If there had never been an apple computer built, logo designed, software written or advertisement bought do you think there would even be one Apple Computers fanatic in the world today? Of course not. The reason there are Apple Computer fanatics is because there really was a first Apple built. Moreover, followers of Apple have really had their lives changed, not by something subjective, but real. They really have witnessed the positive aspects of a paradigm-shift in the history of computers, music and phones. For this reason there are millions of Apple-ites in the world today. If the early church grew in a similar fashion during the same amount of time (30-35 years) why did it happen? I submit to you that it is because there really was a Jesus, who really did all the things that the gospels claim about Him. He really did claim to be divine. He died on a cross and rose again in demonstration of those claims. That is why these first-century believers were willing to go to their deaths in unimaginable ways. They really had seen it with their own eyes. If there is any question about this, 1 Corinthians 15: 3-8 explains, “For I delivered to you as of first importance what I also received, that Christ died for our sins according to the scriptures, and that he was buried, and that he was raised on the third day according to the scriptures, and that he appeared to more than five hundred brethren at one time, most of whom remain until now, but some have fallen asleep; then he appeared to James, then to all the apostles; and last of all, as to one untimely born, he appeared to me also.” Even atheist New Testament scholars recognize that 1 Corinthians was written by Paul in the 50s A.D. and that this passage contains a creedal statement which goes back even further than that. In another post perhaps I will take more time and show how it is that we can know people were claiming he was dead, buried and risen almost immediately after the events. The fact is, just as the rapid growth of Apple Computers demonstrates that there really is something real going on here, so the rapid growth of the early church strongly counts in favor of the truth of the gospels.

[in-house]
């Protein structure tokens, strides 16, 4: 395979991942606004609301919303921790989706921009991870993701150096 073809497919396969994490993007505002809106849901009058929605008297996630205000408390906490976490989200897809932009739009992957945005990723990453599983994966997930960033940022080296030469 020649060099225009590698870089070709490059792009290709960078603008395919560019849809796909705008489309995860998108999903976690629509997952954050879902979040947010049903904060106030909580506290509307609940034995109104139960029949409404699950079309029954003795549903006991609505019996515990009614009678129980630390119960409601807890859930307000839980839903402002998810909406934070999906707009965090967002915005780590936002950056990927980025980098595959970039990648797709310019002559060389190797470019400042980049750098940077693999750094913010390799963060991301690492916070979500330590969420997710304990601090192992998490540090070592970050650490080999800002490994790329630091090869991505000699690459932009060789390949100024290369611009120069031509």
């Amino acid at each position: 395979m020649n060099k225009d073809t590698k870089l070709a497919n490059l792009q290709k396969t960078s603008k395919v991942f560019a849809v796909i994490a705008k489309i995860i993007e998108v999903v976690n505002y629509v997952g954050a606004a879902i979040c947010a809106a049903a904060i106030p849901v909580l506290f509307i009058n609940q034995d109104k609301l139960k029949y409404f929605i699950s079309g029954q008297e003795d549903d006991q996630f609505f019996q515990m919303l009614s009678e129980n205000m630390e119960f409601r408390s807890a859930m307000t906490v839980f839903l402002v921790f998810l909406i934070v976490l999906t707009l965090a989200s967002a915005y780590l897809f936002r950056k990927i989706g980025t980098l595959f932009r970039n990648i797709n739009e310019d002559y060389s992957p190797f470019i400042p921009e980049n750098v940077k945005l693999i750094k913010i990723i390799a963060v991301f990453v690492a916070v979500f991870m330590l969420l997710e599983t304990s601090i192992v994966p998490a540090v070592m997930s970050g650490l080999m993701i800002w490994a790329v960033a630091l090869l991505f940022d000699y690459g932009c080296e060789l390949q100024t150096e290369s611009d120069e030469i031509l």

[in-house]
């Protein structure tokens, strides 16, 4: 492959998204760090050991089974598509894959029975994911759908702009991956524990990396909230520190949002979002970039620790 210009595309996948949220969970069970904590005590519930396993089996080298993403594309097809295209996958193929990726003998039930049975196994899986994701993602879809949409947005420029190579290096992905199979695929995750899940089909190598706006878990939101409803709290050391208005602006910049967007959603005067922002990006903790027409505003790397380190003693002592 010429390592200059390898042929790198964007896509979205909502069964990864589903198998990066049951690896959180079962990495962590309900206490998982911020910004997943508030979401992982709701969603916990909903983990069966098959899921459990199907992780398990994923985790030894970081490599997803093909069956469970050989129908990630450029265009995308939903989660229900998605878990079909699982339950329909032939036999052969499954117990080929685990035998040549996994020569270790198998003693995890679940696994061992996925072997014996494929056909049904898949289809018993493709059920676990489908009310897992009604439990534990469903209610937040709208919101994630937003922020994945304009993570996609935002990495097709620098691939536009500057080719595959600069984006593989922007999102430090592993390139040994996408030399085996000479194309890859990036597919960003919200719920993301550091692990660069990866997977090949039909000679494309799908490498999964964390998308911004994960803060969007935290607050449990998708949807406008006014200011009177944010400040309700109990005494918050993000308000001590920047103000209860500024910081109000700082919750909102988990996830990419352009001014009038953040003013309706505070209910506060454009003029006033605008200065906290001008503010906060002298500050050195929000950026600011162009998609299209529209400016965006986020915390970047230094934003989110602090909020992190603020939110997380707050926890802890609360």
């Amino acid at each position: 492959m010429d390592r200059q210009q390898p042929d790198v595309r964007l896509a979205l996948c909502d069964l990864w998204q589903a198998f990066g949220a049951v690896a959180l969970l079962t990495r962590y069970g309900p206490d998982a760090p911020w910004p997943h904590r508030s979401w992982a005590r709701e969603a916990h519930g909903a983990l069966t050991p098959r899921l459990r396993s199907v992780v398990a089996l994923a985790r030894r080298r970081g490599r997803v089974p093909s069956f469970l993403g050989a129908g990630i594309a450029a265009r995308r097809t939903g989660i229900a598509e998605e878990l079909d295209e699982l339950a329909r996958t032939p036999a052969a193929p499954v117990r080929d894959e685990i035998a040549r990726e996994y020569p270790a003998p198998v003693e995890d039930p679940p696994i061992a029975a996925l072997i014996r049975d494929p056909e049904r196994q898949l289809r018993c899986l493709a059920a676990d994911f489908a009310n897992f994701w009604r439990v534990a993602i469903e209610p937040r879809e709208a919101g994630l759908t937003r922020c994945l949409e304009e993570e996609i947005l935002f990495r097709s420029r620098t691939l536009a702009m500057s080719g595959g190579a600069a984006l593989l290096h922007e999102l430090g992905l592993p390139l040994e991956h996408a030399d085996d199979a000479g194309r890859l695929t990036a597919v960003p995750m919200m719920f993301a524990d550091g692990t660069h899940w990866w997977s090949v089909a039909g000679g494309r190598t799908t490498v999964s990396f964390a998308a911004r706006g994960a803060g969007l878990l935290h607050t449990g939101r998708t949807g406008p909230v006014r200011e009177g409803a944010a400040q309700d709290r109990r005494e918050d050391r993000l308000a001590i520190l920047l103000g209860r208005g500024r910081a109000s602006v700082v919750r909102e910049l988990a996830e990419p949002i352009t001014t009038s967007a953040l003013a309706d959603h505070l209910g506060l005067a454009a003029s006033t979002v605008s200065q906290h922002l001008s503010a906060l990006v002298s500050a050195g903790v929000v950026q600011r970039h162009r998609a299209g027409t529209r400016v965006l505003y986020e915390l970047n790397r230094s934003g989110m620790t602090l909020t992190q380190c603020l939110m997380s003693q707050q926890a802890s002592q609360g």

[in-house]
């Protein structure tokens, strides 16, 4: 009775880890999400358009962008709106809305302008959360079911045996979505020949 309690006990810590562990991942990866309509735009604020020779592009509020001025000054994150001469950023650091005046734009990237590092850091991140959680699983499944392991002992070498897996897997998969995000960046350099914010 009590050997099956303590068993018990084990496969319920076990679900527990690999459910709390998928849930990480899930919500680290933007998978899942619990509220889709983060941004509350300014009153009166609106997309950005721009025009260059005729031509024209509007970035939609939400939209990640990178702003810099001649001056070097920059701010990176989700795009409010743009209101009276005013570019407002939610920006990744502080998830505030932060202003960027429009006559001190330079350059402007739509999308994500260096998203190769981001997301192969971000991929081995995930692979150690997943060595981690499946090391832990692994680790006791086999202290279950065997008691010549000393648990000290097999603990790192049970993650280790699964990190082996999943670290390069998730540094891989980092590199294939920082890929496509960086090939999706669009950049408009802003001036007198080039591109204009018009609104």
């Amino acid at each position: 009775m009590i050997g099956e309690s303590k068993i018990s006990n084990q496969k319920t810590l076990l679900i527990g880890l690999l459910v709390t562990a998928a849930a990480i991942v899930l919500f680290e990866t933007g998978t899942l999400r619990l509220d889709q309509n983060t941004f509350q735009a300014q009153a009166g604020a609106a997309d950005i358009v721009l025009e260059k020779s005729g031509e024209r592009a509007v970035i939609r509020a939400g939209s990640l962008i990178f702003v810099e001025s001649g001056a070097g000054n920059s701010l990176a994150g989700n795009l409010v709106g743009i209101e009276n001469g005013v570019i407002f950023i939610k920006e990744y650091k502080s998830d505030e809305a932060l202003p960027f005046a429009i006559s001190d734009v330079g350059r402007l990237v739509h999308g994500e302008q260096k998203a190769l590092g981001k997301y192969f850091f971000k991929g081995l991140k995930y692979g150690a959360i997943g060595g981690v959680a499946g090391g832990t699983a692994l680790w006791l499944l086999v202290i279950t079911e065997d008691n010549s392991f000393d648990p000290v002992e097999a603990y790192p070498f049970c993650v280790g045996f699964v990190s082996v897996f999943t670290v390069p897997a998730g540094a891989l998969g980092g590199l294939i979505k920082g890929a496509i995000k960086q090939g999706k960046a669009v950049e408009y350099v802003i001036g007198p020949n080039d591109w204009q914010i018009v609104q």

It should be mentioned that I would never use this argument in a debate, or as a primary means of defending the faith. Nevertheless, I have always felt that the spread of the body of Christ in the first century, including the willingness of believers to die grueling deaths is a powerful indication that they really believed in their claims. I realize other faiths (such as Islam) also spread quickly at their inception, but there exist striking differences. Just know that you have a legacy in the Christian faith that is rich and powerful. In fact, we should spread our faith with great passion out of appreciation for those who died to deliver it to us. They are our spiritual ancestors.

Our old Apple from 2005 (which Sarah lovingly refers to as Grandpa) is still kicking. it’s cord has been held together by duct-tape and until we replaced the battery it would die if you looked at it funny, but it’s hanging on. Yet, in the future Apple will surely disappear in the dust of some new Company and operating system (how do I know? Call me an Apple doomsday prophet). I myself no longer use Windows or Mac, but Ubuntu. All human empires ultimately fall. This was a clear implication of Augustine’s City of God.  However, the church of Jesus Christ will remain forever.

This website was created on a Mac:)